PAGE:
From the pages of the Media Industry Newsletter:
Esquire, The New Yorker and Popular Science may be the last mass-circulation magazines regularly publishing fiction, which has become increasingly scarce outside of the literary niche titles. At PopSci, fiction is an August perennial and this month editor-in-chief Cliff Ransom and his team complemented print fiction by producing their first science fiction app for the iPad. “Peering into the future is our specialty,” says Ransom. “What better way than to combine a classic work with 2014 technology.”
First up is the late Isaac Asimov’s 1941 short story Nightfall. “This is considered the best from his early writing,” says Ransom. The story is the tale of a planet going from total illumination to total darkness. “The Asimov family gave us their complete support and the result is a graphic novel that gives readers a great visual.”
“The early feedback has been great, with the app selling briskly for $3.99. It also features short stories from Ann Leckie, Seanan McGuire and Will McIntosh,” says Ransom. “[McIntosh’s] Defenders is popular in its own right, as it may be turned into a movie.”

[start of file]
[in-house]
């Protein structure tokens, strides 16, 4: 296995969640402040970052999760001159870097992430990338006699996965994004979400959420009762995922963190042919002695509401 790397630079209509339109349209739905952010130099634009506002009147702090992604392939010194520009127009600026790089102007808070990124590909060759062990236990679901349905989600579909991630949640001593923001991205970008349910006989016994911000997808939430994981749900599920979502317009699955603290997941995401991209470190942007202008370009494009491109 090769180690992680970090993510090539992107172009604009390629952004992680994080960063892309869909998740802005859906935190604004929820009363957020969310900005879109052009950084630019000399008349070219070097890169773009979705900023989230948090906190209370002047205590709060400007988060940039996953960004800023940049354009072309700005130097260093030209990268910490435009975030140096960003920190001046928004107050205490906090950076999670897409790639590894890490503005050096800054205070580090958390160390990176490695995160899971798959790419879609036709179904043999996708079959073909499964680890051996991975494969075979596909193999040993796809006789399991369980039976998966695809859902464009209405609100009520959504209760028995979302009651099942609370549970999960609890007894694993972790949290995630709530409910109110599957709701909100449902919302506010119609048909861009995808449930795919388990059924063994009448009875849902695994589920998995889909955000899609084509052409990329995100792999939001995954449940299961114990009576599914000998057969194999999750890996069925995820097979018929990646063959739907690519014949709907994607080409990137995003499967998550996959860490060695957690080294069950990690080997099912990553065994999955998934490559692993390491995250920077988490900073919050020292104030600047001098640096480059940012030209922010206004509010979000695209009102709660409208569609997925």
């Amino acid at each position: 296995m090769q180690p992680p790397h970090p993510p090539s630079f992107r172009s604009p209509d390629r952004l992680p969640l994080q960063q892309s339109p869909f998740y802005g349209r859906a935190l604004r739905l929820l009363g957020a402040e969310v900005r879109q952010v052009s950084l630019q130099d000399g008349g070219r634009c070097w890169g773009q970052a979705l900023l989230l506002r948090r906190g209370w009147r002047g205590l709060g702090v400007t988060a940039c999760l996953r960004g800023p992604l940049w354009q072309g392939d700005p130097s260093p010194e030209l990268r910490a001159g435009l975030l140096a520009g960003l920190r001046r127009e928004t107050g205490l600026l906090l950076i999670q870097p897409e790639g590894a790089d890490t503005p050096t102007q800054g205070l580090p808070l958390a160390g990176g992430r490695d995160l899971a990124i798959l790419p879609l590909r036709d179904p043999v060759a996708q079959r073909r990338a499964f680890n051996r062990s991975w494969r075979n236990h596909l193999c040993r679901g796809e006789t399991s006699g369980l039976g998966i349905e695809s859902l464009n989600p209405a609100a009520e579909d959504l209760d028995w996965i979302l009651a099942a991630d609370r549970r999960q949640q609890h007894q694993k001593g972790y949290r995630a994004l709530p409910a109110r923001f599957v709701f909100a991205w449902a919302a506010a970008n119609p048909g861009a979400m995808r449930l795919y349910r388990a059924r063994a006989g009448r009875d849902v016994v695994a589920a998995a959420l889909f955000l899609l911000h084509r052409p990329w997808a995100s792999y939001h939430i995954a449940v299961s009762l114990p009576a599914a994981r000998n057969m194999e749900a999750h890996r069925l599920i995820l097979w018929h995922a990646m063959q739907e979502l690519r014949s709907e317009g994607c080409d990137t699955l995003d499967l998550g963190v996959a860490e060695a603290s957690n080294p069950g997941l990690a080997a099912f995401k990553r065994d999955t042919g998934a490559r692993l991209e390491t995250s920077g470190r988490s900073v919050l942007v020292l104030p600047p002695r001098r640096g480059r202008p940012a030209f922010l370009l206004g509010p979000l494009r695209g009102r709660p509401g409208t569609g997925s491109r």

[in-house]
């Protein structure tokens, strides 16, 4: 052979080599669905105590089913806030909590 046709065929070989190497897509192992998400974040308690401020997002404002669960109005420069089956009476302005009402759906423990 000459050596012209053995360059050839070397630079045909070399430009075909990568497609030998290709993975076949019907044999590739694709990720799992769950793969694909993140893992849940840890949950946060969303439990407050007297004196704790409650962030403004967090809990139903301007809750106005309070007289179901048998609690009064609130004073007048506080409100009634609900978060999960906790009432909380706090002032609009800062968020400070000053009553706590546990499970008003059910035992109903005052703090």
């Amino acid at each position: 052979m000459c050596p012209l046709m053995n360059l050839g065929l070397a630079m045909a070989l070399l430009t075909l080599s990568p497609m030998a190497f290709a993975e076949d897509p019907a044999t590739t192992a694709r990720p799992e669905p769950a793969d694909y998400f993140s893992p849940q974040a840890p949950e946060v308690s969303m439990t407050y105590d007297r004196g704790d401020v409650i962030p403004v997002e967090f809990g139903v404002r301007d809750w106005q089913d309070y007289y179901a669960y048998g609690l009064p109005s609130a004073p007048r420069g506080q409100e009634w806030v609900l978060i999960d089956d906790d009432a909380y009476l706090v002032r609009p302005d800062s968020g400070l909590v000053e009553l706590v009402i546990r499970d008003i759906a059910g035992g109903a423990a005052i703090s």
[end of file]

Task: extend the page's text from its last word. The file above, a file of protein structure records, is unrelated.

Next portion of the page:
Making the app compatible with a smartphone, e-reader, Mac and PC are challenges still be overcome and Ransom says that a print special-interest publication is possible, too.
“A good page-turner is always in demand during the summer, and unlike tablets, magazines on the beach don’t have to be handled with care,” says Ransom.
Asimov was 72 years old when he passed away in 1992, but his literary trove is so vast that his short stories, novels, nonfiction and other formats are said to encompass 90% of the Dewey Decimal System. “We could go on forever with Asimov’s short stories,” says Ransom. “Nightfall was the 32nd written before he turned 22 and I have a feeling that the family wants to benefit from his legacy by producing graphic novels themselves.”
The Asimov family can wait to decide until 2062 because the typical copyright will not expire until 70 years after the death of the author.